In the wake of nearly a dozen suspicious deaths, six unlicensed Los Angeles County alcohol rehabilitation centers suspected of force-feeding patients liquor to kill their desire to drink have been shut down or voluntarily closed their doors, officials said Friday.
The closures came after inspections by law enforcement and health officials investigating reports that the organizations were masquerading as Spanish-language Alcoholics Anonymous meetings but were in fact running 24-hour live-in facilities where patients may have been held against their will. Former patients at some of the facilities have described treatment rooms infested with rats and cockroaches and furnished with urine- and vomit-stained mattresses.
The closures account for all of the known 24-hour facilities suspected of practicing the so-called "aversion therapy" method in which patients are forced to drink in order to develop a distaste for alcohol.
Four of the facilities were issued cease and desist orders, forbidding the alleged illegal activities, said Fred Leaf, chief of compliance and contracts with the county Department of Health Services. Two of the facilities closed on their own, Leaf said.
Among the facilities closed were Grupo Liberacion y Fortaleza in North Hollywood and Grupo Vida Nueva Alcoholicos Anonimos near downtown. Prosecutors have brought criminal charges of manslaughter against seven members of the two groups based on the deaths of two men, both allegedly tied up and force-fed alcohol before they died.
"We feel a lot more comfortable that these particular facilities are now closed, considering the treatment methods they are suspected of practicing," Leaf said.
Investigators, members of a multi-agency task force, now plan to inspect the meeting sites of several dozen more organizations that use the Grupo Alcoholicos Anonimos name but do not appear to be open 24 hours.
The task force is expected to report to the county Board of Supervisors with recommendations within two weeks.
An additional benefit of the enforcement action, Leaf said, is that a group of about 10 men claiming an affiliation with the groups has requested a meeting with officials next week to discuss obtaining the proper licenses and permits for the facilities.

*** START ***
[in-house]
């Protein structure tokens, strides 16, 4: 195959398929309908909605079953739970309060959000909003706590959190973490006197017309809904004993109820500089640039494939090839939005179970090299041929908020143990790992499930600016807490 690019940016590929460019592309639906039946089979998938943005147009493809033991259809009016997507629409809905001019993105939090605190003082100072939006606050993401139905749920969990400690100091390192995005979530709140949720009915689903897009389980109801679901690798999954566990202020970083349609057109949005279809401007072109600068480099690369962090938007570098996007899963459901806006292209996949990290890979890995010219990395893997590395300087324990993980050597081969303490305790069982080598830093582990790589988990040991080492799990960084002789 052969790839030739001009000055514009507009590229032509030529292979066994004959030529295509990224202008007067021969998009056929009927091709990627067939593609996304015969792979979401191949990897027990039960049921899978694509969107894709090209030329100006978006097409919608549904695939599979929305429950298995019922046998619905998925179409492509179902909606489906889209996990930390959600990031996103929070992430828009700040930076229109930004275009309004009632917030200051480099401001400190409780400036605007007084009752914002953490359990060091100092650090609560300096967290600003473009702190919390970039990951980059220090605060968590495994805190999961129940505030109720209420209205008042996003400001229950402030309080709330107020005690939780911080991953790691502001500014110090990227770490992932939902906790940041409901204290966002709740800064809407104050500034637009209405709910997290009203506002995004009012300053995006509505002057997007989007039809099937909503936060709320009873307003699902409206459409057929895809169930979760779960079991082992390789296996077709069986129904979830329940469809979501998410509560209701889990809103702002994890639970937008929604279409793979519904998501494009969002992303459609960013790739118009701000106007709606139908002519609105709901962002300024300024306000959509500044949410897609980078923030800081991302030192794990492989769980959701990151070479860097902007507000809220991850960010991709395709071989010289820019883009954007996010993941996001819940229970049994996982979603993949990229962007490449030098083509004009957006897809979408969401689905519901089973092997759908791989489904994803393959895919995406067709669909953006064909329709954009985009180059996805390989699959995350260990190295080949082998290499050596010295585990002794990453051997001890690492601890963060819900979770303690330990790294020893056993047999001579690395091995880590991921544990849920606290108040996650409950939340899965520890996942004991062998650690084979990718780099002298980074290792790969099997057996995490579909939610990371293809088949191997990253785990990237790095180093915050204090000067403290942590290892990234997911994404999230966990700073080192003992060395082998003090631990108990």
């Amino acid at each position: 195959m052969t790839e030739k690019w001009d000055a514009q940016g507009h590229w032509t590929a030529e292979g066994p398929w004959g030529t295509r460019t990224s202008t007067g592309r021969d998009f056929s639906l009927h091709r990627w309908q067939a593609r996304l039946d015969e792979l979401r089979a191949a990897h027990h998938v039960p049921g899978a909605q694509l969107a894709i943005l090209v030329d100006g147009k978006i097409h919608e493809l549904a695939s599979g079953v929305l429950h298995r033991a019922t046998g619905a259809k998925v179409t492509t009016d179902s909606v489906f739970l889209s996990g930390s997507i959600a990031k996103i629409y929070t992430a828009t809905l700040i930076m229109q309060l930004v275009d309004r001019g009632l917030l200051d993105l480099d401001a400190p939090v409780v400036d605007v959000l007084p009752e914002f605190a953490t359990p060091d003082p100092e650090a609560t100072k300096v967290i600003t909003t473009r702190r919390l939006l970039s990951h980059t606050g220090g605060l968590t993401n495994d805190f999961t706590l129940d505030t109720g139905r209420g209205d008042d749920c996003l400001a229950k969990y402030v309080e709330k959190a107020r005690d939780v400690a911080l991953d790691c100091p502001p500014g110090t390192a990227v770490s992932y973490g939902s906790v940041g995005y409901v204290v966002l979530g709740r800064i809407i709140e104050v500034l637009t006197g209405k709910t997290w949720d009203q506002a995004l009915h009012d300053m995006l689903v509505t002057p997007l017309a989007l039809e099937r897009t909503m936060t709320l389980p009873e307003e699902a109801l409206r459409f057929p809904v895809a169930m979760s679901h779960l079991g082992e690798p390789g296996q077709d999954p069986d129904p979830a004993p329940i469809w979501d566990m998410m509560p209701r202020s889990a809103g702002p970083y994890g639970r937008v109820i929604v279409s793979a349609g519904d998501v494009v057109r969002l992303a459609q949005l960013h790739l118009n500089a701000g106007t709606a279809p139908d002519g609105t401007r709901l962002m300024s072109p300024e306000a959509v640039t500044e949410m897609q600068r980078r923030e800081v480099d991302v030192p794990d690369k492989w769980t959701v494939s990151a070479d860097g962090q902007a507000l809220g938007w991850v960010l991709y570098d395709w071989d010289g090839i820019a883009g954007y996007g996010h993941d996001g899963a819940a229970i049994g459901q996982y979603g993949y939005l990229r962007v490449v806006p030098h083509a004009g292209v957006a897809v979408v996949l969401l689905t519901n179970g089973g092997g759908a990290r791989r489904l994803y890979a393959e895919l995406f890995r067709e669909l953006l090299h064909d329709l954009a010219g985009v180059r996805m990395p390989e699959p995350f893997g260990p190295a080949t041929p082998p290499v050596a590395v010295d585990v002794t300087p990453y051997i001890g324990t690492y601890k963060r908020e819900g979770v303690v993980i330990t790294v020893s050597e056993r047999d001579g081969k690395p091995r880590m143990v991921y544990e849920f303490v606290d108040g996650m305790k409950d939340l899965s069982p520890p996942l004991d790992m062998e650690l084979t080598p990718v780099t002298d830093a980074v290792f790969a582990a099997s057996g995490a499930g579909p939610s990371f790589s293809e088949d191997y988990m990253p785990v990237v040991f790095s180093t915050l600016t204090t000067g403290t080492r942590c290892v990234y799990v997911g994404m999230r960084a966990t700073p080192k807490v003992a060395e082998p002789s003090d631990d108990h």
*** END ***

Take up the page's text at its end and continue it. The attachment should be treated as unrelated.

"Hopefully, they'll give us some insight into what these programs are all about," Leaf said.
He said the four men arrested in connection with the death last month at Grupo Liberacion y Fortaleza have been cooperative with investigators.
"They have been very candid," Leaf said. "They are totally unashamed of what they've done because in fact they believe they were trying to help these individuals."
Meanwhile, Los Angeles court officials have distributed a list of all 57 suspect facilities to courthouses systemwide. Court clerks have been instructed to provide defendants sentenced to alcohol treatment with a copy of the list and a health department advisory counseling them against visiting any of the sites under investigation.
Court officials were criticized at Tuesday's Board of Supervisors meeting for not knowing that some defendants sentenced to counseling were being referred to some of the facilities in question.
In a June 17 memo to the supervisors, Municipal Court Presiding Judge Veronica S. McBeth said none of the 57 facilities under investigation appear on the court's approved programs for defendants convicted of driving under the influence of alcohol.
However, in non-drunk-driving cases, McBeth wrote, "It is possible defendants sentenced by the court could seek treatment at these unlicensed facilities. . . . There is no approved referral list for non-DUI alcohol counseling programs or (Alcoholics Anonymous) meetings."
Authorities are investigating 11 suspicious deaths linked to alcohol rehab centers across Los Angeles County, including the two against which charges have been filed. The other cases, most of which did not initially appear suspicious, are being reexamined by detectives and coroner's investigators.